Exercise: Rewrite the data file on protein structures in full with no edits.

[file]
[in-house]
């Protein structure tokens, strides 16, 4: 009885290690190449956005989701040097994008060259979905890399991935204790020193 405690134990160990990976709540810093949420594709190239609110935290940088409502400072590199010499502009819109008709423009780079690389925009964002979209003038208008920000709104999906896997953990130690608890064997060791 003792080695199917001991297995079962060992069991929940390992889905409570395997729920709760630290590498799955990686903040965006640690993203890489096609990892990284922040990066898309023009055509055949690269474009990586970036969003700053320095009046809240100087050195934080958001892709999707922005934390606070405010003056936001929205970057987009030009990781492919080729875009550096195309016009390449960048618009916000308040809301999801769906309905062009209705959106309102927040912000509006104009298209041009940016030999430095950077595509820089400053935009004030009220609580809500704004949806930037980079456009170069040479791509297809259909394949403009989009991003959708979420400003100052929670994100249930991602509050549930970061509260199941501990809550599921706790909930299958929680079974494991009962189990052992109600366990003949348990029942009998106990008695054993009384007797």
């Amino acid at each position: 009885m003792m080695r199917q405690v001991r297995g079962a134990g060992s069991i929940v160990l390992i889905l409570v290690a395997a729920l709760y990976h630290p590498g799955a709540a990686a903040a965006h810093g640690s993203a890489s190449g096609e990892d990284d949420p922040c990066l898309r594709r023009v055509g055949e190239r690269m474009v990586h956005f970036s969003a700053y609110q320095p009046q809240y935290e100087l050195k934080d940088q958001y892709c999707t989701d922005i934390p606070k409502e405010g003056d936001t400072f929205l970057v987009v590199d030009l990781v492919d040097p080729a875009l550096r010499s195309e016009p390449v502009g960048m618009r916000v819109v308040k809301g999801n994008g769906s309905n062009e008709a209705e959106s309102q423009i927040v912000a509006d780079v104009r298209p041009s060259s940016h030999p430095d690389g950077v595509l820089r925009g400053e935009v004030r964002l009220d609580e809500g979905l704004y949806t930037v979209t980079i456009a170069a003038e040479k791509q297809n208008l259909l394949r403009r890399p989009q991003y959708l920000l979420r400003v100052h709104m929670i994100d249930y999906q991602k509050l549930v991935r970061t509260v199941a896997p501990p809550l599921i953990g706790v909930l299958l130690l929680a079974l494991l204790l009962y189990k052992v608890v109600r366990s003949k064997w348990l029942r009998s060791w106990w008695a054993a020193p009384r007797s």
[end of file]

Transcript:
[in-house]
């Protein structure tokens, strides 16, 4: 009885290690190449956005989701040097994008060259979905890399991935204790020193 405690134990160990990976709540810093949420594709190239609110935290940088409502400072590199010499502009819109008709423009780079690389925009964002979209003038208008920000709104999906896997953990130690608890064997060791 003792080695199917001991297995079962060992069991929940390992889905409570395997729920709760630290590498799955990686903040965006640690993203890489096609990892990284922040990066898309023009055509055949690269474009990586970036969003700053320095009046809240100087050195934080958001892709999707922005934390606070405010003056936001929205970057987009030009990781492919080729875009550096195309016009390449960048618009916000308040809301999801769906309905062009209705959106309102927040912000509006104009298209041009940016030999430095950077595509820089400053935009004030009220609580809500704004949806930037980079456009170069040479791509297809259909394949403009989009991003959708979420400003100052929670994100249930991602509050549930970061509260199941501990809550599921706790909930299958929680079974494991009962189990052992109600366990003949348990029942009998106990008695054993009384007797």
């Amino acid at each position: 009885m003792m080695r199917q405690v001991r297995g079962a134990g060992s069991i929940v160990l390992i889905l409570v290690a395997a729920l709760y990976h630290p590498g799955a709540a990686a903040a965006h810093g640690s993203a890489s190449g096609e990892d990284d949420p922040c990066l898309r594709r023009v055509g055949e190239r690269m474009v990586h956005f970036s969003a700053y609110q320095p009046q809240y935290e100087l050195k934080d940088q958001y892709c999707t989701d922005i934390p606070k409502e405010g003056d936001t400072f929205l970057v987009v590199d030009l990781v492919d040097p080729a875009l550096r010499s195309e016009p390449v502009g960048m618009r916000v819109v308040k809301g999801n994008g769906s309905n062009e008709a209705e959106s309102q423009i927040v912000a509006d780079v104009r298209p041009s060259s940016h030999p430095d690389g950077v595509l820089r925009g400053e935009v004030r964002l009220d609580e809500g979905l704004y949806t930037v979209t980079i456009a170069a003038e040479k791509q297809n208008l259909l394949r403009r890399p989009q991003y959708l920000l979420r400003v100052h709104m929670i994100d249930y999906q991602k509050l549930v991935r970061t509260v199941a896997p501990p809550l599921i953990g706790v909930l299958l130690l929680a079974l494991l204790l009962y189990k052992v608890v109600r366990s003949k064997w348990l029942r009998s060791w106990w008695a054993a020193p009384r007797s």